The San Antonio student who sued her school for forcing her to wear an RFID-equipped school ID because she claimed it was in violation of her religion has lost her appeal, the BBC reports. After wearing the ID was made mandatory, 15-year-old Andrea Hernandez stopped wearing hers, claiming that it represented “the Mark of the Beast,” something prohibited to Christians in some denominations.
Her refusal earned her a suspension from John Jay High School, so her family filed a lawsuit claiming that the RFID ID policy infringed on their First Amendment rights. The judge granted an injunction and allowed Andrea to return to school while the case was being decided — and wearing the ID would not be required.
Just recently the federal court amended this ruling, saying that if Hernandez chose to continue at John Jay, she must wear the badge. Otherwise she needed to seek a transfer elsewhere.
The new identification policy at the Northside Independent School District (NISD) in San Antonio, Texas, began at the start of the 2012 school year. John Jay High School is one of two schools piloting the programme, which eventually aims to equip all student badges across the district’s 112 schools with radio-frequency identification (RFID) chips. The badges reveal each student’s location on their campus, giving the district more precise information on attendance.
The daily average of the attendance is related to how much funding each school receives.
Chapter 13 of the Book of Revelation talks about the mark of a beast, a symbol carved onto the people themselves in order to be allowed to participate in their society. Andrea and her family believed that the trackable ID fell under that rubric and was thus forbidden to Christians. As a compromise, Northside district officials offered to let her wear the ID without the tacking chip in place, but the family rejected the proposal, saying it is the obligation to keep the badge always visible was what made it unpalatable.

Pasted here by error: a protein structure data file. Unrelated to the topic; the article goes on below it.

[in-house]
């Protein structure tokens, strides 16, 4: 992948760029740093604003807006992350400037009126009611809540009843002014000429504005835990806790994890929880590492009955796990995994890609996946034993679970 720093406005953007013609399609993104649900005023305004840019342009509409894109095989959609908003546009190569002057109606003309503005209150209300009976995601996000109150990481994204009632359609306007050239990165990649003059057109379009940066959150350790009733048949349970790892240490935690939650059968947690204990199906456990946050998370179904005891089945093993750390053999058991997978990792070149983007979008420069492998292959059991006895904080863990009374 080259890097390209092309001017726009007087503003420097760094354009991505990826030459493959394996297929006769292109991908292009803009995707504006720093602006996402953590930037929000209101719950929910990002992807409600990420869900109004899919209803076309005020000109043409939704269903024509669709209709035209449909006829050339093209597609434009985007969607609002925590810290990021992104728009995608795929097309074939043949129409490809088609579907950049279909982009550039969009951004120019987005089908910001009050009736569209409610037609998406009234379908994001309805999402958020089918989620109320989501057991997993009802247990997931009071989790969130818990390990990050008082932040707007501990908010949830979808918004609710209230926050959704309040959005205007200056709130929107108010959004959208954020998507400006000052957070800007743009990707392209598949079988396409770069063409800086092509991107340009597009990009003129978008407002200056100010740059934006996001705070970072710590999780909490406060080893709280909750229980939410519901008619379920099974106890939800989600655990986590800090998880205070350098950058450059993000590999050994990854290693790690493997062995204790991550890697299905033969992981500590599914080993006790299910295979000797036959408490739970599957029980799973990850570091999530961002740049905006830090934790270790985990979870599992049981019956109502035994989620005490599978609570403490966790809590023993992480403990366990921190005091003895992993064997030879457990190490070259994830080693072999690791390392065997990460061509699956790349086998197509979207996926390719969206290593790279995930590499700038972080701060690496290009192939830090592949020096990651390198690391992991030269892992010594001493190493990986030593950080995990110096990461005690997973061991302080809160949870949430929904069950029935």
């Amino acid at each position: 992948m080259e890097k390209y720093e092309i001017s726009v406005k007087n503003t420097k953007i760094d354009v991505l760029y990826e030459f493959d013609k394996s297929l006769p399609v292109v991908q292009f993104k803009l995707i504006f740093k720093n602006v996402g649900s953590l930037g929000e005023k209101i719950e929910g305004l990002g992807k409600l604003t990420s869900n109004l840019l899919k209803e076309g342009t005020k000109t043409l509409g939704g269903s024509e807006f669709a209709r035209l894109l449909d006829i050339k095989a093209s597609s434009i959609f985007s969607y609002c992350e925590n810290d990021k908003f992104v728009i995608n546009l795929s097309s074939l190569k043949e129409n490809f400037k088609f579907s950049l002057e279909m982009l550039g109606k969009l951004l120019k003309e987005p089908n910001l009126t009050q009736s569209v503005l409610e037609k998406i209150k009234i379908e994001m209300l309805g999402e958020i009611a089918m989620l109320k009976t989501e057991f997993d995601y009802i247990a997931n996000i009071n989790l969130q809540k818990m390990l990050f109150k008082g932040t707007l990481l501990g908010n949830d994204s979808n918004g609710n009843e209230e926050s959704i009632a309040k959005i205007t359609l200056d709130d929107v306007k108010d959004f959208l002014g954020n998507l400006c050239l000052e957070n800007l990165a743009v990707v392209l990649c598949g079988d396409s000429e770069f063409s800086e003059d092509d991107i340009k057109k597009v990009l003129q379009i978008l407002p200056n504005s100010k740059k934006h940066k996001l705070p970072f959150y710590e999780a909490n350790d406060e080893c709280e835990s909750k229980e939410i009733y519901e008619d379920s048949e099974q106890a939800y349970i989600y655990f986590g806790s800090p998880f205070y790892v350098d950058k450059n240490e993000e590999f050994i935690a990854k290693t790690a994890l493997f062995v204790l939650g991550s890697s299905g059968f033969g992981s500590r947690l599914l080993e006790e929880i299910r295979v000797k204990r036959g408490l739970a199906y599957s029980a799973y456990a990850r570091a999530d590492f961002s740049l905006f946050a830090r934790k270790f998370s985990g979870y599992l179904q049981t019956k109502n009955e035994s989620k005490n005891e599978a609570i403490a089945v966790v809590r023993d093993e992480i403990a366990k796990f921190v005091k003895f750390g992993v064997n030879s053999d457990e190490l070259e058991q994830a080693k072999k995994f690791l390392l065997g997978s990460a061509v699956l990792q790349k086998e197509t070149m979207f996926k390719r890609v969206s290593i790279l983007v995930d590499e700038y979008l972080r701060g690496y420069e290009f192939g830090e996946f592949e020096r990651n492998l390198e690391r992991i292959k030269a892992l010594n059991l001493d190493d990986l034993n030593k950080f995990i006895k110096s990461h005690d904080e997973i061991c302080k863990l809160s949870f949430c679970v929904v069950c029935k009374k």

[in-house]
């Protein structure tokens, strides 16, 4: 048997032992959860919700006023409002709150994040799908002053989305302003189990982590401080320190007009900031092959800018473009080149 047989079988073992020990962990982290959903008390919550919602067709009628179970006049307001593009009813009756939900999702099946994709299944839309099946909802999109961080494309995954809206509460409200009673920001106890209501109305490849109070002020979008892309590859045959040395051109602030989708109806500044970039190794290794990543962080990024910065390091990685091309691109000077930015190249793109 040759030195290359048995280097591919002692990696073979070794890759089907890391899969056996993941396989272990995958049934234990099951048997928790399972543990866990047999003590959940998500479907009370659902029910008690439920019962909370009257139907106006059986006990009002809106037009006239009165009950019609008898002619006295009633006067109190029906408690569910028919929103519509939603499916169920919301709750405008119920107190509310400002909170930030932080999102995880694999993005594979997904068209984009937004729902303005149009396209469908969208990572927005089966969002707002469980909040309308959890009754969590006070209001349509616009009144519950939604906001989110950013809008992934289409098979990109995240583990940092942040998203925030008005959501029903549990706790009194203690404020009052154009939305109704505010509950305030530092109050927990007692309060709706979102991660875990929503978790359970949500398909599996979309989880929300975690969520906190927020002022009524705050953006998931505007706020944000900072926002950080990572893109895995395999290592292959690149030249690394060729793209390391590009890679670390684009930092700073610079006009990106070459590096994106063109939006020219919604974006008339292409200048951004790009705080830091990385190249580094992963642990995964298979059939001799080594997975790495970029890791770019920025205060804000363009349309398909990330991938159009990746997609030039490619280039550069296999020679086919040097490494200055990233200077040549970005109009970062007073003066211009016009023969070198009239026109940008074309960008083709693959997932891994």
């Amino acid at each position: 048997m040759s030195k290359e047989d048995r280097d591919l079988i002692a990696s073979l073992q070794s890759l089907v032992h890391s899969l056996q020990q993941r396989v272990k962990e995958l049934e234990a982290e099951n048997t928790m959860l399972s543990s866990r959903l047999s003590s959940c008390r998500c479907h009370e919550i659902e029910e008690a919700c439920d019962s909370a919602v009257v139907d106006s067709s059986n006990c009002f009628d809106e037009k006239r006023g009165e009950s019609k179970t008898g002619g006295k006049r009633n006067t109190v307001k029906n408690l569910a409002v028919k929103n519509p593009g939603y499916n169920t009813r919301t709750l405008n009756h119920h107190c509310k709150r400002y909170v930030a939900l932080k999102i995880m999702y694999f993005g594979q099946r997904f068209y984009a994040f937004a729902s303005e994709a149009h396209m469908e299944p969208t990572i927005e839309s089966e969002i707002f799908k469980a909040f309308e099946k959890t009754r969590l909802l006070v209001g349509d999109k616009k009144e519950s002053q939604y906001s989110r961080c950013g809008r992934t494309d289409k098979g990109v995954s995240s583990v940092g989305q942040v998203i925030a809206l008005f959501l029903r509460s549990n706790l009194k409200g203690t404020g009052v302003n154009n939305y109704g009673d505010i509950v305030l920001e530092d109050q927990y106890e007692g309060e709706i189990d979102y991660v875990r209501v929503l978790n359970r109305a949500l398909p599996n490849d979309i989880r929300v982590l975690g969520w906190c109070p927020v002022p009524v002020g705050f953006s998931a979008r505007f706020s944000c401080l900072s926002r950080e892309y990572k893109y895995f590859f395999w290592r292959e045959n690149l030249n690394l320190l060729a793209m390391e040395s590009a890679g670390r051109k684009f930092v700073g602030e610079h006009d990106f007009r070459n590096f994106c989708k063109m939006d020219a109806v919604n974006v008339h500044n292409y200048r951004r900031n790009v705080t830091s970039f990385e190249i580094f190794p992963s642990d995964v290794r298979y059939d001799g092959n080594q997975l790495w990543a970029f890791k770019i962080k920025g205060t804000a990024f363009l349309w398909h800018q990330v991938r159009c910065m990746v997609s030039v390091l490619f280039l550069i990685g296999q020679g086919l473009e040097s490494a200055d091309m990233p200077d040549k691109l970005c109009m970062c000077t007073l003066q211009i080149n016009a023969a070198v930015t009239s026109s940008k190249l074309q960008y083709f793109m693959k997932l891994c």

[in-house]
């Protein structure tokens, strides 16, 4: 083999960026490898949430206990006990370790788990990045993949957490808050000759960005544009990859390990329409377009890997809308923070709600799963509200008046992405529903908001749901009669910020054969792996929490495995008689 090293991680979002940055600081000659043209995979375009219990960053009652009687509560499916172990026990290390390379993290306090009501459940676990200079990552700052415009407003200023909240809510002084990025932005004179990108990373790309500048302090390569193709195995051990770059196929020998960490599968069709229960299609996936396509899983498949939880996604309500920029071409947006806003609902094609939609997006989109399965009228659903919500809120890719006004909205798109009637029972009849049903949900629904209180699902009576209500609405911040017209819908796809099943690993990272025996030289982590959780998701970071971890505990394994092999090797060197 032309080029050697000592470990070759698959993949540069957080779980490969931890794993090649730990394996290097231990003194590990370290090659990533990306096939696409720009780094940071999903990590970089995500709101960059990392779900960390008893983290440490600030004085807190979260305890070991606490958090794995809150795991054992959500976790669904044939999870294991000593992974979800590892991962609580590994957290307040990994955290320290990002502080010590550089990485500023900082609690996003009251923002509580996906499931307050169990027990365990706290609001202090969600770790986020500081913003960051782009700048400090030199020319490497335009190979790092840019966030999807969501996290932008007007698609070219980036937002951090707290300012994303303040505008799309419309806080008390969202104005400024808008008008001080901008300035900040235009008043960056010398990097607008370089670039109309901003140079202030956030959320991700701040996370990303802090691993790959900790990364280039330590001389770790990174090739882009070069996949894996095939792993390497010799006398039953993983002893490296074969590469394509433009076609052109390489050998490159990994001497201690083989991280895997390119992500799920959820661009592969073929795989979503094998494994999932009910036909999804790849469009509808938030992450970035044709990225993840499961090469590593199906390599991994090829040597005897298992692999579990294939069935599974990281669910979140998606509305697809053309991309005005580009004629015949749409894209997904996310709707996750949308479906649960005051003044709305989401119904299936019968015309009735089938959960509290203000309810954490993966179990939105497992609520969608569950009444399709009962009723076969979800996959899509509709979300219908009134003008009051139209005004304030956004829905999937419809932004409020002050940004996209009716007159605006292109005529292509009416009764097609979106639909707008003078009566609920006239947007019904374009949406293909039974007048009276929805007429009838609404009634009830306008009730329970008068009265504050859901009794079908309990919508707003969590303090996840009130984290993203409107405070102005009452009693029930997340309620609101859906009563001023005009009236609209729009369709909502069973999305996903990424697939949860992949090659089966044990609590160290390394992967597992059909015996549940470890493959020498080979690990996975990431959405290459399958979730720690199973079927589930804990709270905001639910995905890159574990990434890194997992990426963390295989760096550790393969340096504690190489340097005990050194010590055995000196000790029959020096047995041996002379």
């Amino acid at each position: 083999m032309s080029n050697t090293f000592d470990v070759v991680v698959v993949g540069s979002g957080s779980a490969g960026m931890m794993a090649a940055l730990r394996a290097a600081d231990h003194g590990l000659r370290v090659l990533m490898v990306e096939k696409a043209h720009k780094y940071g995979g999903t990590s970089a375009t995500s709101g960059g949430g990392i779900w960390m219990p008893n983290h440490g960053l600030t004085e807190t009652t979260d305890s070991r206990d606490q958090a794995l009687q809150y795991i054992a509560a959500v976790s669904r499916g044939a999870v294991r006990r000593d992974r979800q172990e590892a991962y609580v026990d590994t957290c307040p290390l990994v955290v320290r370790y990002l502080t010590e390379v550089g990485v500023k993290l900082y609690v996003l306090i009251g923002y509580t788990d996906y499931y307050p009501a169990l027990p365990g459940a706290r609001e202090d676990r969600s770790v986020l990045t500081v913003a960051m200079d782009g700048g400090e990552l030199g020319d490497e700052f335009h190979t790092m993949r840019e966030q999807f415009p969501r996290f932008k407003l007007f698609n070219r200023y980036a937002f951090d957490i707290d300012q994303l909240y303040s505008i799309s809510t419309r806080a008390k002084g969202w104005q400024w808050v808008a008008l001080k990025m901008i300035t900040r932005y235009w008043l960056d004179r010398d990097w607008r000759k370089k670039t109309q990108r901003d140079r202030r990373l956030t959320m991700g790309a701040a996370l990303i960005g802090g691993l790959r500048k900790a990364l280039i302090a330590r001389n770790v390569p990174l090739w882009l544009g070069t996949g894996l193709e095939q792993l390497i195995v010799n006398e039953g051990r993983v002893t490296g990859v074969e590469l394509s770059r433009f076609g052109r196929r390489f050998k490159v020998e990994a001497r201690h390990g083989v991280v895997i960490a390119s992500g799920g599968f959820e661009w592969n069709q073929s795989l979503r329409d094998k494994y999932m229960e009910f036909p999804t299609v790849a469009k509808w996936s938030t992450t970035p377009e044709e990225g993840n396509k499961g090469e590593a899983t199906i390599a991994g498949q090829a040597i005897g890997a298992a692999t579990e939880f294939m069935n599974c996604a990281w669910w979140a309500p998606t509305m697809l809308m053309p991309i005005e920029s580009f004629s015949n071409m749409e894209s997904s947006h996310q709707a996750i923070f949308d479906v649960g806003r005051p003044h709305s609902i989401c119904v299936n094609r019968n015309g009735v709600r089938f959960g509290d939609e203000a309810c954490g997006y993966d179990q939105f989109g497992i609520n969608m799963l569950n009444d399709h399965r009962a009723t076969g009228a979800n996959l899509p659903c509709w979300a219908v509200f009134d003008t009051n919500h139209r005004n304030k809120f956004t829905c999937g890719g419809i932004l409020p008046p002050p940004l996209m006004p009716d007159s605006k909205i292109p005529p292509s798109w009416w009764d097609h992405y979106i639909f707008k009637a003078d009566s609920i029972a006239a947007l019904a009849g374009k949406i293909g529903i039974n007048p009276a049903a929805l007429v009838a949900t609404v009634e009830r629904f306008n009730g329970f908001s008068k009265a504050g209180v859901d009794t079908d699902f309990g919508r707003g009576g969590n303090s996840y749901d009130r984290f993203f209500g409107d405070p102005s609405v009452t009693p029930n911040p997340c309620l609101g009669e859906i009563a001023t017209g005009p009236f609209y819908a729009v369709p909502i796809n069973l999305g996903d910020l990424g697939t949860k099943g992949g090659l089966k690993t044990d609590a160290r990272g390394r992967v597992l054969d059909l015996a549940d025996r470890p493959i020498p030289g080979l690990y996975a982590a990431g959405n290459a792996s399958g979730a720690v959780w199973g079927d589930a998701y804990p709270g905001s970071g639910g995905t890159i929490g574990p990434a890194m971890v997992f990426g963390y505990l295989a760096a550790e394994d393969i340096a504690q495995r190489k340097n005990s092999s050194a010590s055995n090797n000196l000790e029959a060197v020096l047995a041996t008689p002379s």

District spokesman welcomed the ruling, saying that the judges acknowledged that the district and the school went above and beyond in their attempt to meet Hernandez half-way.
The initial restraining order filing in the district court was spear-headed by The Rutherford Institute, a civil liberties advocacy group who claimed that the requirements to wear the badge violated Andrea’s rights under Texas law that protects religious expression.
At the time the retraining order was granted, TRI hailed it as a victory for religious freedom:
“The court’s willingness to grant a temporary restraining order is a good first step, but there is still a long way to go – not just in this case, but dealing with the mindset, in general, that everyone needs to be monitored and controlled,” said John Whitehead, president of The Rutherford Institute in a statement.